Whether or not you choose to believe people like Leonardo DiCaprio or Al Gore about climate change, one thing is for certain: the world has a finite amount of oil and one day, we will run out of it. The push for the purchasing electric vehicles (EVs) has never been greater partly due to the fact that until recent years, the technology was just way too damn expensive to own. But now, you can have yourself an EV without dropping a six-figure cheque. Enter the 2016 Chevrolet Volt.

 

Now in its second generation, the 2016 Volt has added more battery capacity, shed some weight, and has the added bonus of a gas-powered engine, now a 101 horsepower 1.5-litre unit, that aids in eliminating any range anxiety you may have.

 

 

Now, there are a few people who would like to argue that the Chevy Volt is not a true EV because it’s lugging around a gasoline engine and to a certain extent, they’d be right. But make no mistake, the Volt is not a traditional hybrid or even a plug-in hybrid for that matter. It is classified as a range-extended EV.

 

It should be noted that the key difference between a hybrid and an EV lies in what powers the wheels. Essentially, if the Volt runs out of electric range, the gas engine will start up and feed power to the generator, not the wheels directly as they do in a hybrid.

 

The 2016 Volt has shaped up to be a far less radical and more civilized vehicle than its first generation predecessor. The battery capacity has gone up from 17.1 kWh to 18.4 kWh, thus improving range from 56 km to over 85 km on a full charge. During my test week with the temperature were hovering around the freezing mark, and I managed to reap 65 km of pure electric driving without driving like a grandma.

 

Once the battery level drops to a low level (about 20 percent) or if the temperature dips below freezing, the car makes a smooth transition to gas mode. With the Volt’s small 33 litre fuel tank, the car can extend its range another 591 km in addition to the electric-only portion. I averaged 1.4 L/100km during my testing. I was not able to achieve a flat zero because the cold temperature kept forcing the gasoline engine back on.

 

 

The Volt turns you into a different kind of driver. You do everything you can to conserve fuel and electricity, even if that means feathering the throttle and carefully eyeing the gauges. But here’s the thing. When you get behind the wheel of a Volt, something comes over you. A feeling that tells you, “you cannot use any fuel, no matter what.” Before I knew it I was downloading apps that would tell me where I could find the nearest charging station to refill the batteries.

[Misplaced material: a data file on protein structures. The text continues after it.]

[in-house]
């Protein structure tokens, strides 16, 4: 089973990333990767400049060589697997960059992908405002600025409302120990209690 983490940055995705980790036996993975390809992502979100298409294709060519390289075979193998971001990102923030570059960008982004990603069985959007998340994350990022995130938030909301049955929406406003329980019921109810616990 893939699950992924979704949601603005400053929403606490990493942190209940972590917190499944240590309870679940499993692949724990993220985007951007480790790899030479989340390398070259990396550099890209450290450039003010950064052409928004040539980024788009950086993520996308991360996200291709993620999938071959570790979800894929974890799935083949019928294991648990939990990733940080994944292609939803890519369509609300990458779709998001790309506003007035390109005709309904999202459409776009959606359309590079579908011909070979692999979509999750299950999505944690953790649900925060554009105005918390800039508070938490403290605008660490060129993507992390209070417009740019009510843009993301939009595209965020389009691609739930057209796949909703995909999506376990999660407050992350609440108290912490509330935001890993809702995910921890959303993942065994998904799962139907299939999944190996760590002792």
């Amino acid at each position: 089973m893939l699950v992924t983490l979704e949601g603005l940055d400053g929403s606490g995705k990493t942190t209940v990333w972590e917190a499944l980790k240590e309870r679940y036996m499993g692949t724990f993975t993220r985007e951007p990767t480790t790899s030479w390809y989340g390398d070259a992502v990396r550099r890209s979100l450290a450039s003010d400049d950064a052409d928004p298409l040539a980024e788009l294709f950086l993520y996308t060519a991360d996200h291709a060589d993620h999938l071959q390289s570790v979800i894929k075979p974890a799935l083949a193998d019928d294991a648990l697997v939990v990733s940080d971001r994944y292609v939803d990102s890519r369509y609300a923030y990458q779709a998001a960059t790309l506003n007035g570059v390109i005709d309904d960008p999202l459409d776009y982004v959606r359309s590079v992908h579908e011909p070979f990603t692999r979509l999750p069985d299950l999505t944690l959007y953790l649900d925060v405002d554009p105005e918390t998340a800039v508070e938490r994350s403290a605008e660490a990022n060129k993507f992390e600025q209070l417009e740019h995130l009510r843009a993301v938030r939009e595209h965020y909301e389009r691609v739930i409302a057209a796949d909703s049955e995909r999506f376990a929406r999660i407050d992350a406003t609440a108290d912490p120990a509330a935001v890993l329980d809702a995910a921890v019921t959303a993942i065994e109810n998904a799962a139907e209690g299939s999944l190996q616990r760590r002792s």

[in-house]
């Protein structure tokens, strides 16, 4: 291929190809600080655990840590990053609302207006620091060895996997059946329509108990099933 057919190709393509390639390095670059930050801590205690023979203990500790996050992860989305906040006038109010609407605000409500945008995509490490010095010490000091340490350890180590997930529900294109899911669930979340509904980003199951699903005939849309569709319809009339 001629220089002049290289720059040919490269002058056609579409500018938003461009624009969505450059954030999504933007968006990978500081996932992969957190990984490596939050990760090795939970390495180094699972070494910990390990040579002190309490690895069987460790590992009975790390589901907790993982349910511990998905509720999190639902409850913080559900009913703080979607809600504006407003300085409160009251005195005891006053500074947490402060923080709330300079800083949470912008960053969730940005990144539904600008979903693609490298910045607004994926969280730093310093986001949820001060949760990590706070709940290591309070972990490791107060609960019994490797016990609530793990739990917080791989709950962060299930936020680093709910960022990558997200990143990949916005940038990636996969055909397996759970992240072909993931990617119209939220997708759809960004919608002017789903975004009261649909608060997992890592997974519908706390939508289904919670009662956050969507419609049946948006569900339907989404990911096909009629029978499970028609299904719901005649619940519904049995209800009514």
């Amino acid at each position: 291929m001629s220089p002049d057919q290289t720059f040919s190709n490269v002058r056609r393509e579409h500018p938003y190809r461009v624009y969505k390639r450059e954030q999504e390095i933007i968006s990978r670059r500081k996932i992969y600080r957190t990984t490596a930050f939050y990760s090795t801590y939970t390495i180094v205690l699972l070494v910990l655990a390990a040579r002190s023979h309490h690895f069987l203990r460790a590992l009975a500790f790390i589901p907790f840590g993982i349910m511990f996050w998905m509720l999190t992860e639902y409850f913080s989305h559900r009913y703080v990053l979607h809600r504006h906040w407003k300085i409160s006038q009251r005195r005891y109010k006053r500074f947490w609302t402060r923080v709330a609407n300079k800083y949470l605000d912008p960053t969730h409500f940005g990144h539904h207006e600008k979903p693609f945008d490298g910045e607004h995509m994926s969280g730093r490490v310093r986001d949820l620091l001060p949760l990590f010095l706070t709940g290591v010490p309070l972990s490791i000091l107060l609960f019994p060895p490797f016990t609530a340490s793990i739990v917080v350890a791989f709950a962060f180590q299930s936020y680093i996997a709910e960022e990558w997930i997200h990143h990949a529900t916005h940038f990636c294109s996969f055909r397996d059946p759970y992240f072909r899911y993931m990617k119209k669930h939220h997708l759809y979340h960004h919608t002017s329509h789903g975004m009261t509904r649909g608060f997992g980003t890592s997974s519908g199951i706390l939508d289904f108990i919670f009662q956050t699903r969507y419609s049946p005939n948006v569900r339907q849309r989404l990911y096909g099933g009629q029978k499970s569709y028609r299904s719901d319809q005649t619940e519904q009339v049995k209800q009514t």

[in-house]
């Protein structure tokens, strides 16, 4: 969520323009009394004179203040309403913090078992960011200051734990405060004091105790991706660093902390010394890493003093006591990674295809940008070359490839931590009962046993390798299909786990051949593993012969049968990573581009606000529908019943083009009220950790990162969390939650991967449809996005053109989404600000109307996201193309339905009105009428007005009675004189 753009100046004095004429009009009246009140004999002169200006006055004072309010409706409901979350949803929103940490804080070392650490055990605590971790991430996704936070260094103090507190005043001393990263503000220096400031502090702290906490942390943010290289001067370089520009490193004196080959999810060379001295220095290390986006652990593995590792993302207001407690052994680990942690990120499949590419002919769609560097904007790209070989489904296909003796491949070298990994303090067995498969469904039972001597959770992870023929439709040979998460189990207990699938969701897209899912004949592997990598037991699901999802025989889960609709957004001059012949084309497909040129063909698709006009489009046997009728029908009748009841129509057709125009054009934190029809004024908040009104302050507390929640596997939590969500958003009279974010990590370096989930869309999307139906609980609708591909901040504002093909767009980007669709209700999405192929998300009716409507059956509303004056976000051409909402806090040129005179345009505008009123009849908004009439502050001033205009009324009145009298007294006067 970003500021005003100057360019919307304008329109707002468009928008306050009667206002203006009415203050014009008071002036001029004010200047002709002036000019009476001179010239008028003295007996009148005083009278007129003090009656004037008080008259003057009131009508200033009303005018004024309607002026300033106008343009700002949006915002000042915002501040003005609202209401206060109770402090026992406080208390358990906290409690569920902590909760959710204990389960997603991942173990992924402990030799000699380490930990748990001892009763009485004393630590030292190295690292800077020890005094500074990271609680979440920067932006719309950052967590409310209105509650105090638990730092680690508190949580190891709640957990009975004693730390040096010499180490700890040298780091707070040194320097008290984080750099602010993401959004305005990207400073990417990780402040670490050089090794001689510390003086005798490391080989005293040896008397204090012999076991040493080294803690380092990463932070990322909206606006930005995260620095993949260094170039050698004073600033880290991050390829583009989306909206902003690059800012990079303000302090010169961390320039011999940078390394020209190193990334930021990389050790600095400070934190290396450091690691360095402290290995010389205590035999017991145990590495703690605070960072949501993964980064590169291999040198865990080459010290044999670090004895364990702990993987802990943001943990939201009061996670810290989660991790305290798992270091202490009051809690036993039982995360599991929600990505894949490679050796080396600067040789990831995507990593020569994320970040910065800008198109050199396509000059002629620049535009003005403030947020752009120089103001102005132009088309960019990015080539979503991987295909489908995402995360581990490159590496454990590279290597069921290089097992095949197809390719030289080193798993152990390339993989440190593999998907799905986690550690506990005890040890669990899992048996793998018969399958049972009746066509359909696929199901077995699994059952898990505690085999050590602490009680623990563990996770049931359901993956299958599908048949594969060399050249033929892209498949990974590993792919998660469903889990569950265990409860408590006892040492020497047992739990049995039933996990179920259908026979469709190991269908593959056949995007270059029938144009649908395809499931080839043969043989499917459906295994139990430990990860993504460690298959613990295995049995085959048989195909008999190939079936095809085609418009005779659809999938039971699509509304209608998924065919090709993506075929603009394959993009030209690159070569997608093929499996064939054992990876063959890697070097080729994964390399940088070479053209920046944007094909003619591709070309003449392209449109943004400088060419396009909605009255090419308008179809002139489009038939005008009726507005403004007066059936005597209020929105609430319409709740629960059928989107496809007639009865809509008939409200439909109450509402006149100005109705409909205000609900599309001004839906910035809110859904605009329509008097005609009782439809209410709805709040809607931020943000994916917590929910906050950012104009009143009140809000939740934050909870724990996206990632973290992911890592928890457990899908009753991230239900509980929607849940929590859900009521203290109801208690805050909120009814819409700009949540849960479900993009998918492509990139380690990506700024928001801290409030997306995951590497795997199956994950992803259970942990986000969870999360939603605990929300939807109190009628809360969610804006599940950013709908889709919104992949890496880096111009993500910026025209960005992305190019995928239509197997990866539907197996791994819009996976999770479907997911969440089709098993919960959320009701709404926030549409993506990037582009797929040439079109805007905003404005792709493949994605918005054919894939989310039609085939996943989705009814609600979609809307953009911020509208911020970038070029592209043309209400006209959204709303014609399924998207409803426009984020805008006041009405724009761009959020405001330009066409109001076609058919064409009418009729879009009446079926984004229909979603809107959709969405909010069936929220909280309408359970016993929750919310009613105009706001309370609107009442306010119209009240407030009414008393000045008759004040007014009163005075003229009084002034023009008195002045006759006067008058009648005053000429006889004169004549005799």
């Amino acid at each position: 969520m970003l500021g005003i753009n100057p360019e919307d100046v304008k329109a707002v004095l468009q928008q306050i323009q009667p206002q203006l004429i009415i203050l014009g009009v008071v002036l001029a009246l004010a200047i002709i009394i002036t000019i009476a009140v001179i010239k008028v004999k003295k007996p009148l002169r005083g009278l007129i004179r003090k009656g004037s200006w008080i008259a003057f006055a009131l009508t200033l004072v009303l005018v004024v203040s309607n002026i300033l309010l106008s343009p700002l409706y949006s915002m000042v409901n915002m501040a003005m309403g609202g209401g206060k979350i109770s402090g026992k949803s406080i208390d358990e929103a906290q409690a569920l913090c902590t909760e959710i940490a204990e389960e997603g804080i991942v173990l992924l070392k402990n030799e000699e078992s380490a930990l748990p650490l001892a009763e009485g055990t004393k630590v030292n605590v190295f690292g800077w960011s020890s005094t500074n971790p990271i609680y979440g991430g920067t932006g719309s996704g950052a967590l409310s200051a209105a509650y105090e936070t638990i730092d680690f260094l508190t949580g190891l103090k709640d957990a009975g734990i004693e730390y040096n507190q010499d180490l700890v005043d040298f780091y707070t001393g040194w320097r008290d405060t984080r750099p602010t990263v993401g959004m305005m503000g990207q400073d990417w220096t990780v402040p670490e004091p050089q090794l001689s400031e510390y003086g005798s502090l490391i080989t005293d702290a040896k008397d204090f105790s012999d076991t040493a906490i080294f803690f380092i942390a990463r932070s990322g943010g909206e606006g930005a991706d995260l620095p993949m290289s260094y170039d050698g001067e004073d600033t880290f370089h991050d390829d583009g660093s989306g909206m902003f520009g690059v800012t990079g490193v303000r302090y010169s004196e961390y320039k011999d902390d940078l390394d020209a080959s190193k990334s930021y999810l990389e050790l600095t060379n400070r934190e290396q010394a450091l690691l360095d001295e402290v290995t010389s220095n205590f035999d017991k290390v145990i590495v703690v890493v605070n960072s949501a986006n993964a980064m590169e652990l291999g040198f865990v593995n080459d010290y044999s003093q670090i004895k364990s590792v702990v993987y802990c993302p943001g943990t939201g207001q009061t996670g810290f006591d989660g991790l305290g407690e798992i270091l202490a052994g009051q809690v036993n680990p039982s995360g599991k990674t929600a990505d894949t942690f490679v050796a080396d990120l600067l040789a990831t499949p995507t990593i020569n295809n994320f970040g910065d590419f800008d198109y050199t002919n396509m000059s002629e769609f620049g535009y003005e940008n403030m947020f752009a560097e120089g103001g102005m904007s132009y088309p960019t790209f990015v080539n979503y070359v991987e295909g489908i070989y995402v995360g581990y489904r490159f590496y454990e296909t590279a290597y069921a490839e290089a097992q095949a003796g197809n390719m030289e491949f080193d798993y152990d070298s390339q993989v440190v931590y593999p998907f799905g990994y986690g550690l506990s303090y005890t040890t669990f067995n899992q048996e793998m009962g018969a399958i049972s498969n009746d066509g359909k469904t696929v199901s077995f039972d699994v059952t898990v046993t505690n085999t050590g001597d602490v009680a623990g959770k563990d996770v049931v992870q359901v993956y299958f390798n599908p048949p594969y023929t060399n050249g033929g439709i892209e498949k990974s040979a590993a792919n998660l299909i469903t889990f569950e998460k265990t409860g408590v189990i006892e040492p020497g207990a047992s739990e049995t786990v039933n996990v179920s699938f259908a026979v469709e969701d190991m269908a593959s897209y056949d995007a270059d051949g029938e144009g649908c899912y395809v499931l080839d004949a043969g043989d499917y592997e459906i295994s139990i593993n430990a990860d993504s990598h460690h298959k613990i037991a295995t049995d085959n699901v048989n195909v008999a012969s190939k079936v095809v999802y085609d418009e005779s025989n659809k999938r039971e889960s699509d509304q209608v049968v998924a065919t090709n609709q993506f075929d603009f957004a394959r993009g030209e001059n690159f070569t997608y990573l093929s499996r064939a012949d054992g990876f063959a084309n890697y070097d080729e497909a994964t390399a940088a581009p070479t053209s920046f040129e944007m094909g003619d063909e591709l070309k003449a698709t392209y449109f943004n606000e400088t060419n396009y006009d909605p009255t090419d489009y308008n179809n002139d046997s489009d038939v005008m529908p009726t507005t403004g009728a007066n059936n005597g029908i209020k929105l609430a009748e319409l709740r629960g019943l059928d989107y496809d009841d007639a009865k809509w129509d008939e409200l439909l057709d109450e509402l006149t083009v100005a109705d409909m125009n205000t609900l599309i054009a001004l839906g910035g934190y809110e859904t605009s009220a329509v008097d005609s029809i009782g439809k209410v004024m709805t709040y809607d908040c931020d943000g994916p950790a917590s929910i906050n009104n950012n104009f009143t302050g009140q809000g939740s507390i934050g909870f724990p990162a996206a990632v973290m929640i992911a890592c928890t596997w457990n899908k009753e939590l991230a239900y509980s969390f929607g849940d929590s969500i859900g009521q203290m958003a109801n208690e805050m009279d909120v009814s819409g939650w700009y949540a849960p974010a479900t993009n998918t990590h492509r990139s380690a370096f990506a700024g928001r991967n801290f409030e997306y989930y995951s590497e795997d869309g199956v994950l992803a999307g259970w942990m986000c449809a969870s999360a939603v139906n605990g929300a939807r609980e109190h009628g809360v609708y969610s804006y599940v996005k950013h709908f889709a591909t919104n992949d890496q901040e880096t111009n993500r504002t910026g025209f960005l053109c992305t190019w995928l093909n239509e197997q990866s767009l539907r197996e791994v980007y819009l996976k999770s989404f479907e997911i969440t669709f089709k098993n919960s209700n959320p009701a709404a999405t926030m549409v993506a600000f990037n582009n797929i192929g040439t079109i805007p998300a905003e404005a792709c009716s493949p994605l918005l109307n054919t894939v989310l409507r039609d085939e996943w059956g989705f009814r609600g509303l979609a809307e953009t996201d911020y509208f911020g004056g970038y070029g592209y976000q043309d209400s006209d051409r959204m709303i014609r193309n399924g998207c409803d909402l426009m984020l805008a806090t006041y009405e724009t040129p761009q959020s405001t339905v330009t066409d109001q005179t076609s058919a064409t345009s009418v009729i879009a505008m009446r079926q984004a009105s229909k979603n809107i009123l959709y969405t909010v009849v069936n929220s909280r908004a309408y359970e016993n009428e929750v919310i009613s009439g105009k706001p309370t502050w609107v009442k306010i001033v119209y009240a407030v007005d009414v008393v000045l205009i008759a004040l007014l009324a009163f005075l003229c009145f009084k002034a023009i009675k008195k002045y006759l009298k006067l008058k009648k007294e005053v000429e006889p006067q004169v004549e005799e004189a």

Charging the Volt overnight from home was a breeze using the 110V portable charge cord. It needs approximately 12-13 hours for a full charge from the 110V or about 4.5 hours from a 240V power source. The Volt has an added feature of activating the car’s alarm if someone tries to perform the automotive equivalent of cow-tipping by unplugging the charger without consent.

 

The Volt handles responsively and sound during regular driving. The ride comfort and noise isolation are significantly improved as well. The suspension stays composed on just about any portion of bumpy pavement, lending the car a more solid and upscale feel than before. It is so quiet that you wonder if the car is even on or not. During city driving, the Volt is quite peppy thanks to the instantaneous 294 lb-ft. of torque available right from 0 rpm.

 

 

The 2016 Volt gains the ‘Regen-On-Demand’ wheel paddle that was stolen right from the Cadillac ELR. I found using the paddle to be much more efficient than having to press the brake pedal when I needed to adjust speed or slow down for corners. Plus, having the added bonus of gaining range every single time I pressed it got me hooked.

 

The Volt still retains its versatile hatchback configuration, even while looking like a sedan from the side profile. The Volt is marketed as a 5-passenger car, but the floor in the middle-rear bench area is largely taken up by the battery, thus only proving useful for a child seat instead of an adult.

 

The layout of the interior is well thought out however, even on the LT trim model. The jet black cloth interior is simple and comfortable. Although there are no lumbar adjustments on the seats, I found them adequate for longer trips. The front cockpit area is dominated by the 8-inch infotainment system that is intuitive and features conventional buttons as well as a touch screen to interact with GM’s MyLink system. The EV-friendly instrumentation also features a diagram illustrating live power-flow monitoring, information on charging times, and you can tweak your driving habits to become more economical on your drives.

 

 

Possibly the greatest feature about getting one of these Volts is the cost and present initiatives from the Ontario government, and likely other provincial governments as well, towards the purchase or lease of a Volt. The base price of this Chevrolet Volt LT is $38,390, with the only option being the extra $455 Kinetic Blue Metallic paintjob. That brings the as-tested price to just under $39,000.

 

Currently, the Ontario government will spot you a cool $11,877 towards the purchase or 3-year lease of the Volt, regardless of trim level, which realistically brings the purchase price down to $27,068. Compared with the mere $3,000 you’ll get after buying one of Elon Musk’s products, you can tell the government definitely wants to see more Volts on the road. Plus, they’ll hand you a green license plate, which means you can use HOV lanes even if you are alone in the vehicle.

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